Would I like to see a ‘simple’ watch from Thomas Prescher? When I met Thomas and Heike Prescher earlier this year and was asked this question by Heike, I was momentarily struck silent, as my mind tried to quickly think of what options ‘simple’ in the world of Prescher might actually mean. Very possibly still something that I would not be able to get my head around at first glance. Very possibly something that I would need to sit down and think about.
Well it turned out that I was correct. I didn’t quite get my head around it at the time, and it has been periodically surfacing in my mind since then. I admit hesitation about doing this post, as the photographs weren’t taken under ideal lighting conditions, and I don’t wish to do the watch an injustice, but the more I thought about it, the more I realised that it was better to share it. So here it is, the Mysterious Automatic Double Axis Tourbillon, the ‘simple’ watch. You can wear one too, if you wish. Or if you are looking for something more ‘complicated’, how about the Triple Axis Tourbilon Sport?
Thomas Prescher speaks of time in terms of vision and sculpture. These are terms that pop up regularly when the sources for watch design inspiration are discussed, but they are never quite done in this sort of a way. For this model, his focus was on visibility – visibility of the tourbillon, visibility of the calendar, visibility of the oscillating weight.
There is a lot of ’empty space’ in this watch, but it serves a purpose – to draw the eye to the remarkable swinging object. What is this object? Well the idea was to create an automatic movement with a horizontal swinging oscillating weight, with the movement hidden on the left and right sides of the case, inside the bezel.
It was this which lead to my utter confusion when I saw this watch – swinging bits, things that I couldn’t get my head around. Oh and it’s also a double axis tourbillon with constant force, too. So yes – only the time, the tourbillon, calendar and oscillating weight are visible.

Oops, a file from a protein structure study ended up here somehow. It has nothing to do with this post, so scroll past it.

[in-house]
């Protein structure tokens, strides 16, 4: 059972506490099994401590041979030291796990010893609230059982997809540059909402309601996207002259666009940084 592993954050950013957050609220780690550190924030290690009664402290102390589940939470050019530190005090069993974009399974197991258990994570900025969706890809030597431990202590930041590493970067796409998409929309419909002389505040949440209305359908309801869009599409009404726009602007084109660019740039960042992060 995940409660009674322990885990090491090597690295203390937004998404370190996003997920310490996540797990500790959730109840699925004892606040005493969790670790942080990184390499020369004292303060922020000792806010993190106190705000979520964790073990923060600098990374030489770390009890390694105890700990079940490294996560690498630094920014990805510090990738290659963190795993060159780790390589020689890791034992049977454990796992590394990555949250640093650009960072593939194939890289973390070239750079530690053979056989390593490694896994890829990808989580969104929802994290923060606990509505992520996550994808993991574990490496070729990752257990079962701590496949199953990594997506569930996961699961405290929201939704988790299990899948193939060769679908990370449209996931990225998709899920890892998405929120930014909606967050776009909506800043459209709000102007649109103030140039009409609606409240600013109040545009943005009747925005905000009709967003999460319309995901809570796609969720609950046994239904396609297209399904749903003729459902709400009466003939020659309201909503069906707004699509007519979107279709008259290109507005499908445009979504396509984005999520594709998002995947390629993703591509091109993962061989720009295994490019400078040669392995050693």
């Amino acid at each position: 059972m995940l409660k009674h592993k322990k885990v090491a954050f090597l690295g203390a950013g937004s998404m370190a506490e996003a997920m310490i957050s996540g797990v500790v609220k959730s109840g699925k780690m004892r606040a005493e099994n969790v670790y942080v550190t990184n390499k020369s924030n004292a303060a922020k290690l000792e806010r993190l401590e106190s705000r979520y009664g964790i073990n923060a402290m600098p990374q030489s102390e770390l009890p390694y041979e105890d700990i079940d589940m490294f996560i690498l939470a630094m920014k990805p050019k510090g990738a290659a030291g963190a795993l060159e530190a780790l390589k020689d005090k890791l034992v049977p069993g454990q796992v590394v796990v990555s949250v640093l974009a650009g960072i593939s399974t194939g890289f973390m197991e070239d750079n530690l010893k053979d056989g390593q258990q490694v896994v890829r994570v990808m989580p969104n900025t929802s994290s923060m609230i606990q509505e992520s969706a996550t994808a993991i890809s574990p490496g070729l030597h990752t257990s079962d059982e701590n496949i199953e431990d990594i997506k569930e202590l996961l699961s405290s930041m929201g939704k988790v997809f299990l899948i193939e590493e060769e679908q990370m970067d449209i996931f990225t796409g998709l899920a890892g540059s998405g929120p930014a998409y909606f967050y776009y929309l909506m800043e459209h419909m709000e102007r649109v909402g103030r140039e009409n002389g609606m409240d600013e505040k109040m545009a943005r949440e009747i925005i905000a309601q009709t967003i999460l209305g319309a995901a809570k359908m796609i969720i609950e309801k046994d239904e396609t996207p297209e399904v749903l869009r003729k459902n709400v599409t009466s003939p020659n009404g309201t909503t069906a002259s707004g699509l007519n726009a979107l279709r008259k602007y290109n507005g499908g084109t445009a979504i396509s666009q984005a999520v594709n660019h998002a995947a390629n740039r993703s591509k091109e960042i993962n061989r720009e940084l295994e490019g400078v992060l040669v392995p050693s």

Thomas Prescher wouldn’t be Thomas Prescher if there wasn’t at least a double-axis tourbillon, and so it was in the design and realisation of this watch – a flying double-axis tourbillon with constant force would be added, as would the calendar. In his words, the idea to add a calendar to this creation came whilst observing how people getting onto a giant swing could move on its surface. Why not create an oscillating weight with integrated calendar indications and allow simple gravity to ensure the calendar on the oscillating weight is always horizontal?
With the calendar located on the flat side of the oscillating weight this indication is always facing upward. This means that it can always be read regardless of which side of the watch is up. You will note the presence of two crowns – one is for winding and the other, for time (right) and calendar setting (left). You may also notice their placement – they build the main symmetry axis.
This theme of ‘symmetry’ then appears again, with a three-dimensional moon placed between the two barrels indicating hours and minutes. The hours and minutes are on a rotating barrel.
Finally, the bi-axial tourbillon is placed on a turning axis, held by a carrying arm and rotating around itself.
There are watches for which the immediate response is a variation on the theme of ‘wow’ but that you can ‘get’ immediately, or within a few minutes. Then there are the watches where your response is ‘wow’ and the more you learn about it, the more the volume of ‘wow’ increases. This is one of those watches. It is only with time, learning, and repeated exposure (yes I would love to see it again if the opportunity arises) that the achievement is fully realised, and as I do not yet feel fully confident that I do understand the intricacies of its operation, I am hoping that my path will again cross with the Preschers.
It is a mindboggling work of horology, and as a friend of mine says – “that watch is seriously nuts, I have no idea how it works”. As for the ‘specs’, this 36.75mm wide, 41.20mm high and 16.50mm thick watch comes in platinum 950 or 18 carat gold. Inside is an in-house 38 hour power reserve Calibre MANDAT NO1 automatic movement that is hidden on both sides of the case. The watch consists of 250 components. The plates and bridges are grey rhodium plated. The one-minute revolution tourbillon is 13.5mm high and weighs 0.347g.
Oh and yes, you will notice that it is numbered 00/25. That’s because it’s Heike Prescher’s.
[20 July 2015 : to see the ‘mystery’ behind the ‘Mysterious’, click on this link.